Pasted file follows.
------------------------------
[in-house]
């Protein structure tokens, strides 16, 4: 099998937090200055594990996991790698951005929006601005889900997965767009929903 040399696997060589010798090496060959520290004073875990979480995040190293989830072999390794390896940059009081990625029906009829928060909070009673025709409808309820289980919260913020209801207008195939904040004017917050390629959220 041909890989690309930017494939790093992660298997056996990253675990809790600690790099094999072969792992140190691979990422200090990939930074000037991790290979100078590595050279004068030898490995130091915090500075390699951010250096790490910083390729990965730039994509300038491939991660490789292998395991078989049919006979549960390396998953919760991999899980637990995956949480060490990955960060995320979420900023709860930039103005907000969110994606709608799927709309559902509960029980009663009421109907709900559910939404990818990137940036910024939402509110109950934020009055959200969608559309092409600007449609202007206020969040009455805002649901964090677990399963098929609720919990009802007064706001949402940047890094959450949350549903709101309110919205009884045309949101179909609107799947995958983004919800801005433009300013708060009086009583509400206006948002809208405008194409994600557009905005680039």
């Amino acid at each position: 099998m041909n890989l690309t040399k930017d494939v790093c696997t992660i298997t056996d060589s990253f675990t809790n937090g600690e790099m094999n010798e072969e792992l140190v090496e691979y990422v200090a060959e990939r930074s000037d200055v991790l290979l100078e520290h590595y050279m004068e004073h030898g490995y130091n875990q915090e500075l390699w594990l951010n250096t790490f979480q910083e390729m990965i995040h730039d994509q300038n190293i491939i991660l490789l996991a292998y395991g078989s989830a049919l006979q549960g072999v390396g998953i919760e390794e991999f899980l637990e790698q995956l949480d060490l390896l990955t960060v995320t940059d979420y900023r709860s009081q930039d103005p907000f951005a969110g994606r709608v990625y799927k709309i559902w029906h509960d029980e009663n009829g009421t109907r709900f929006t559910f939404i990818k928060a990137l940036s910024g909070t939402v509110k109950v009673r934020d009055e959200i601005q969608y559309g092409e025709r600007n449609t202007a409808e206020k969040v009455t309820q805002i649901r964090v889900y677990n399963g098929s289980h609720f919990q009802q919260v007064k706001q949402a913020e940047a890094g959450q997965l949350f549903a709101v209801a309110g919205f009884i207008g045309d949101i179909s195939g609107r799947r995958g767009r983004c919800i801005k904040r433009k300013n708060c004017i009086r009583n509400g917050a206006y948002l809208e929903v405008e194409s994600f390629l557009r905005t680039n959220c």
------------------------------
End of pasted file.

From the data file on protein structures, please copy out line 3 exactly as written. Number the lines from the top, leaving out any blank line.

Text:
């Amino acid at each position: 099998m041909n890989l690309t040399k930017d494939v790093c696997t992660i298997t056996d060589s990253f675990t809790n937090g600690e790099m094999n010798e072969e792992l140190v090496e691979y990422v200090a060959e990939r930074s000037d200055v991790l290979l100078e520290h590595y050279m004068e004073h030898g490995y130091n875990q915090e500075l390699w594990l951010n250096t790490f979480q910083e390729m990965i995040h730039d994509q300038n190293i491939i991660l490789l996991a292998y395991g078989s989830a049919l006979q549960g072999v390396g998953i919760e390794e991999f899980l637990e790698q995956l949480d060490l390896l990955t960060v995320t940059d979420y900023r709860s009081q930039d103005p907000f951005a969110g994606r709608v990625y799927k709309i559902w029906h509960d029980e009663n009829g009421t109907r709900f929006t559910f939404i990818k928060a990137l940036s910024g909070t939402v509110k109950v009673r934020d009055e959200i601005q969608y559309g092409e025709r600007n449609t202007a409808e206020k969040v009455t309820q805002i649901r964090v889900y677990n399963g098929s289980h609720f919990q009802q919260v007064k706001q949402a913020e940047a890094g959450q997965l949350f549903a709101v209801a309110g919205f009884i207008g045309d949101i179909s195939g609107r799947r995958g767009r983004c919800i801005k904040r433009k300013n708060c004017i009086r009583n509400g917050a206006y948002l809208e929903v405008e194409s994600f390629l557009r905005t680039n959220c």